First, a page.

Which is why it probably makes sense for everyone in the ad business to begin thinking of themselves, at least on some level, as designers. Here again, this starts with recognizing that design is not just about decoration, nor is it limited to one discipline such as graphic design. It's a way of thinking—a methodology and an approach to creative problem-solving that ultimately can lead to innovation.

So what does this methodology consist of? What is design thinking, in a nutshell? That's not an easy question to answer because, unfortunately, the current discussion of design thinking—led by academics and a few leading-edges design consultancies such as IDEO—is somewhat weighed down by jargon, and there are conflicting, overcomplicated definitions of the term design thinking. So let's start with a definition that's about as simple and basic as you can get: Design thinking = how designers think.

If we take that as a starting point, then of course, the next logical question is, How do designers think? Obviously, they don't all think alike; in fact, they're a particularly eclectic breed, working in a range of disciplines, employing different materials and distinct methodologies. But having studied upwards of a hundred top designers in various fields over the past couple of years, I found that there were a few shared behaviors that seemed to be almost second nature to many designers. And these ingrained habits were intrinsically linked to the designer's ability to bring original ideas into the world as successful innovations.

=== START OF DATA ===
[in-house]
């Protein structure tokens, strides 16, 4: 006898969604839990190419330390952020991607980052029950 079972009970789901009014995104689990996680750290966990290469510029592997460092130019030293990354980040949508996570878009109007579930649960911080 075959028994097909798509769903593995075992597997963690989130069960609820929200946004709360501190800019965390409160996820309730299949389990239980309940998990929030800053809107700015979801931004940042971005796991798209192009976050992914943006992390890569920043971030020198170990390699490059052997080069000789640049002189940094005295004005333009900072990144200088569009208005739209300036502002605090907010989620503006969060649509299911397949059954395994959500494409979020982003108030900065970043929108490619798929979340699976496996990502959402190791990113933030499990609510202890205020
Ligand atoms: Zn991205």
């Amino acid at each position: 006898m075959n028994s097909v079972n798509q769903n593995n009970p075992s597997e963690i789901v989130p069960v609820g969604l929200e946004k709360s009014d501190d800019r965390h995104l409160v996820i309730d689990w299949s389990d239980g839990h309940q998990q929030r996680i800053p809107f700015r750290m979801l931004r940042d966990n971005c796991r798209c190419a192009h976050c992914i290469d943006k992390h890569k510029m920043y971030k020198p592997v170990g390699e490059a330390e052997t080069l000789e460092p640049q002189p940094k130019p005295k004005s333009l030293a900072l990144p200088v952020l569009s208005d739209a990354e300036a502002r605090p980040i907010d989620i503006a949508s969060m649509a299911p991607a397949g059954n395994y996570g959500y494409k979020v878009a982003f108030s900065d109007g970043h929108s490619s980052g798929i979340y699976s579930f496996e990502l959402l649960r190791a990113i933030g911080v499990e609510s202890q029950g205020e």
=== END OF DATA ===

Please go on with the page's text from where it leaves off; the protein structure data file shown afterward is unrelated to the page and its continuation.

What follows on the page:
To break it down to the most basic level, the four things that jumped out at me as unifying principles of design thinking involved the pensity of innovative designers to Question; Care; Connect; and Commit.

While that may sound simple, it's not. Each of these four behaviors requires a certain mindset and skill set, and each is demanding. Maybe the toughest of the four is the first one—the ability and willingness to Question. If you spend any time around designers, you quickly discover this about them: They ask, and raise, a lot of questions. Often this is the starting point in the design process, and it can have a profound influence on everything that follows. Many of the designers I studied, from Bruce Mau to Richard Saul Wurman to Paula Scher, talked about the importance of asking "the stupid questions"—the ones that challenge the existing realities and assumptions in a given industry or sector. The persistent tendency of designers to do this is captured in the joke designers tell about themselves. How many designers does it take to change a light bulb? Answer: Does it have to be a light bulb?

The very act of asking all those basic "why" and "why not" questions in a business setting can make the questioner seem naïve. But by encouraging people to step back and look at old problems or entrenched practices with a fresh eye, the designer can begin to re-frame the challenge at hand—which can then steer thinking in new directions. There are countless examples in the design world of radical innovations that began with designers asking basic questions such as "Why does a potato peeler have to hurt your hand when you use it?" The answer is, it doesn't—and this led to the groundbreaking OXO peeler.